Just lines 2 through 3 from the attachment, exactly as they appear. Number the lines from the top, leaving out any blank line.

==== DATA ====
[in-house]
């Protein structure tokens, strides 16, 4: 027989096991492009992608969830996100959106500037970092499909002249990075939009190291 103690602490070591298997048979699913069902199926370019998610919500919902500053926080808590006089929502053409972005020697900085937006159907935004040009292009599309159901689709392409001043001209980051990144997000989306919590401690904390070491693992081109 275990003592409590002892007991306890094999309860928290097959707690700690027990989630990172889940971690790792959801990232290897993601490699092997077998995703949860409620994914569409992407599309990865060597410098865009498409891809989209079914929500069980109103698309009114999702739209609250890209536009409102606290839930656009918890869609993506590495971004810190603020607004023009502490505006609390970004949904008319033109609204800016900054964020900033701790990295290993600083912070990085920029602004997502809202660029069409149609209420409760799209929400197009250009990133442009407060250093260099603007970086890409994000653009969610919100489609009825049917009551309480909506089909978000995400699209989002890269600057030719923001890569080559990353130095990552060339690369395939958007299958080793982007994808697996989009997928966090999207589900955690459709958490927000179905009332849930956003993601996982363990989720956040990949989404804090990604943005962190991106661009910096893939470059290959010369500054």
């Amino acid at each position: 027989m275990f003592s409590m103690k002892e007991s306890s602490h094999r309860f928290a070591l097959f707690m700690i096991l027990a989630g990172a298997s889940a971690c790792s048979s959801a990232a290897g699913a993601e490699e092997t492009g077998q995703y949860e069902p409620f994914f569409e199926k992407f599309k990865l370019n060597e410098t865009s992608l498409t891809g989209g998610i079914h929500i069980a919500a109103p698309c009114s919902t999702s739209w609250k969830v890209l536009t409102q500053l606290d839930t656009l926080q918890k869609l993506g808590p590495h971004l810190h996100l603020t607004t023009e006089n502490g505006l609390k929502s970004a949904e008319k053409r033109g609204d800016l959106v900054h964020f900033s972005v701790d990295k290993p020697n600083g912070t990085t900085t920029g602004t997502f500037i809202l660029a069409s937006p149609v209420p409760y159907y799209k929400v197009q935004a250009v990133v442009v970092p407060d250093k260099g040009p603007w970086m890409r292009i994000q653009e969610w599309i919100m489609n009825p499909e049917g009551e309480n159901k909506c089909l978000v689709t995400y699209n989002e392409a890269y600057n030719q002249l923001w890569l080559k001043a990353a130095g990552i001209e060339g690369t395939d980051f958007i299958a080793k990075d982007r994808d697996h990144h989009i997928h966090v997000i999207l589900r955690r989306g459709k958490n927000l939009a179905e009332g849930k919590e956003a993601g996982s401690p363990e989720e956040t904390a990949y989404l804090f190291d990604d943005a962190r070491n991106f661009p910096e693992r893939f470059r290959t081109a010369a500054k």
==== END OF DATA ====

């Protein structure tokens, strides 16, 4: 027989096991492009992608969830996100959106500037970092499909002249990075939009190291 103690602490070591298997048979699913069902199926370019998610919500919902500053926080808590006089929502053409972005020697900085937006159907935004040009292009599309159901689709392409001043001209980051990144997000989306919590401690904390070491693992081109 275990003592409590002892007991306890094999309860928290097959707690700690027990989630990172889940971690790792959801990232290897993601490699092997077998995703949860409620994914569409992407599309990865060597410098865009498409891809989209079914929500069980109103698309009114999702739209609250890209536009409102606290839930656009918890869609993506590495971004810190603020607004023009502490505006609390970004949904008319033109609204800016900054964020900033701790990295290993600083912070990085920029602004997502809202660029069409149609209420409760799209929400197009250009990133442009407060250093260099603007970086890409994000653009969610919100489609009825049917009551309480909506089909978000995400699209989002890269600057030719923001890569080559990353130095990552060339690369395939958007299958080793982007994808697996989009997928966090999207589900955690459709958490927000179905009332849930956003993601996982363990989720956040990949989404804090990604943005962190991106661009910096893939470059290959010369500054």
């Amino acid at each position: 027989m275990f003592s409590m103690k002892e007991s306890s602490h094999r309860f928290a070591l097959f707690m700690i096991l027990a989630g990172a298997s889940a971690c790792s048979s959801a990232a290897g699913a993601e490699e092997t492009g077998q995703y949860e069902p409620f994914f569409e199926k992407f599309k990865l370019n060597e410098t865009s992608l498409t891809g989209g998610i079914h929500i069980a919500a109103p698309c009114s919902t999702s739209w609250k969830v890209l536009t409102q500053l606290d839930t656009l926080q918890k869609l993506g808590p590495h971004l810190h996100l603020t607004t023009e006089n502490g505006l609390k929502s970004a949904e008319k053409r033109g609204d800016l959106v900054h964020f900033s972005v701790d990295k290993p020697n600083g912070t990085t900085t920029g602004t997502f500037i809202l660029a069409s937006p149609v209420p409760y159907y799209k929400v197009q935004a250009v990133v442009v970092p407060d250093k260099g040009p603007w970086m890409r292009i994000q653009e969610w599309i919100m489609n009825p499909e049917g009551e309480n159901k909506c089909l978000v689709t995400y699209n989002e392409a890269y600057n030719q002249l923001w890569l080559k001043a990353a130095g990552i001209e060339g690369t395939d980051f958007i299958a080793k990075d982007r994808d697996h990144h989009i997928h966090v997000i999207l589900r955690r989306g459709k958490n927000l939009a179905e009332g849930k919590e956003a993601g996982s401690p363990e989720e956040t904390a990949y989404l804090f190291d990604d943005a962190r070491n991106f661009p910096e693992r893939f470059r290959t081109a010369a500054k």